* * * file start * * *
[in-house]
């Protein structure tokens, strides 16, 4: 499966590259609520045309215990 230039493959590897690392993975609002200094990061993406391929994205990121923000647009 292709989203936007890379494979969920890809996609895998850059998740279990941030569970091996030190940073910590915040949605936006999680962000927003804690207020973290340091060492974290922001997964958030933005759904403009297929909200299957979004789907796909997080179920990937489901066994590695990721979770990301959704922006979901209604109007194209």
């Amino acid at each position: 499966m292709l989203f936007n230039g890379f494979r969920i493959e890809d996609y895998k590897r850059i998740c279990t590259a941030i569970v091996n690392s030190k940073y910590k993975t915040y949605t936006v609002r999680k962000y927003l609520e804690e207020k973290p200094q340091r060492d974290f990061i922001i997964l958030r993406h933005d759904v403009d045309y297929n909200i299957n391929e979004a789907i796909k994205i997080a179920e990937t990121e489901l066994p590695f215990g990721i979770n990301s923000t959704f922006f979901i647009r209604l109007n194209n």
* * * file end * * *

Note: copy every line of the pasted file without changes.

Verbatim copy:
[in-house]
């Protein structure tokens, strides 16, 4: 499966590259609520045309215990 230039493959590897690392993975609002200094990061993406391929994205990121923000647009 292709989203936007890379494979969920890809996609895998850059998740279990941030569970091996030190940073910590915040949605936006999680962000927003804690207020973290340091060492974290922001997964958030933005759904403009297929909200299957979004789907796909997080179920990937489901066994590695990721979770990301959704922006979901209604109007194209």
């Amino acid at each position: 499966m292709l989203f936007n230039g890379f494979r969920i493959e890809d996609y895998k590897r850059i998740c279990t590259a941030i569970v091996n690392s030190k940073y910590k993975t915040y949605t936006v609002r999680k962000y927003l609520e804690e207020k973290p200094q340091r060492d974290f990061i922001i997964l958030r993406h933005d759904v403009d045309y297929n909200i299957n391929e979004a789907i796909k994205i997080a179920e990937t990121e489901l066994p590695f215990g990721i979770n990301s923000t959704f922006f979901i647009r209604l109007n194209n």